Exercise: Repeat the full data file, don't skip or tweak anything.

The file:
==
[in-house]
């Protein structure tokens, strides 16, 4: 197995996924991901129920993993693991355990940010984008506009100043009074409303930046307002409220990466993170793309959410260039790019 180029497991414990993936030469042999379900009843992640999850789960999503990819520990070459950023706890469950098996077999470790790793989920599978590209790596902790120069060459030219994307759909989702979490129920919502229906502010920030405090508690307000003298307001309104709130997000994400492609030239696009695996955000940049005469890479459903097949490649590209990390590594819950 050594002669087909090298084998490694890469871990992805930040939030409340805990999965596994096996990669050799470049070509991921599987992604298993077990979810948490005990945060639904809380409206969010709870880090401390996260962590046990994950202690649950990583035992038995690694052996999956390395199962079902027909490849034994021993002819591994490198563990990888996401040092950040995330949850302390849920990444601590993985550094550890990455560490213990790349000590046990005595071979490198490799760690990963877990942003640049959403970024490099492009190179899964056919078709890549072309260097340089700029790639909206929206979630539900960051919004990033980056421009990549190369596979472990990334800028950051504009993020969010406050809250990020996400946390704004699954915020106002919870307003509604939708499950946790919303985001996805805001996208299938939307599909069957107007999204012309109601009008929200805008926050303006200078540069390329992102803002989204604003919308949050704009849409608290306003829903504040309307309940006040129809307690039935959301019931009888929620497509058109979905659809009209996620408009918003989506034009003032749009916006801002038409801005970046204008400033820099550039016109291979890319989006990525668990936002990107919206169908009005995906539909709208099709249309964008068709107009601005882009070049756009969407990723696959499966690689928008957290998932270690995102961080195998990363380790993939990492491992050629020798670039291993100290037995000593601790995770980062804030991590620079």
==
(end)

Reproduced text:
[in-house]
């Protein structure tokens, strides 16, 4: 197995996924991901129920993993693991355990940010984008506009100043009074409303930046307002409220990466993170793309959410260039790019 180029497991414990993936030469042999379900009843992640999850789960999503990819520990070459950023706890469950098996077999470790790793989920599978590209790596902790120069060459030219994307759909989702979490129920919502229906502010920030405090508690307000003298307001309104709130997000994400492609030239696009695996955000940049005469890479459903097949490649590209990390590594819950 050594002669087909090298084998490694890469871990992805930040939030409340805990999965596994096996990669050799470049070509991921599987992604298993077990979810948490005990945060639904809380409206969010709870880090401390996260962590046990994950202690649950990583035992038995690694052996999956390395199962079902027909490849034994021993002819591994490198563990990888996401040092950040995330949850302390849920990444601590993985550094550890990455560490213990790349000590046990005595071979490198490799760690990963877990942003640049959403970024490099492009190179899964056919078709890549072309260097340089700029790639909206929206979630539900960051919004990033980056421009990549190369596979472990990334800028950051504009993020969010406050809250990020996400946390704004699954915020106002919870307003509604939708499950946790919303985001996805805001996208299938939307599909069957107007999204012309109601009008929200805008926050303006200078540069390329992102803002989204604003919308949050704009849409608290306003829903504040309307309940006040129809307690039935959301019931009888929620497509058109979905659809009209996620408009918003989506034009003032749009916006801002038409801005970046204008400033820099550039016109291979890319989006990525668990936002990107919206169908009005995906539909709208099709249309964008068709107009601005882009070049756009969407990723696959499966690689928008957290998932270690995102961080195998990363380790993939990492491992050629020798670039291993100290037995000593601790995770980062804030991590620079």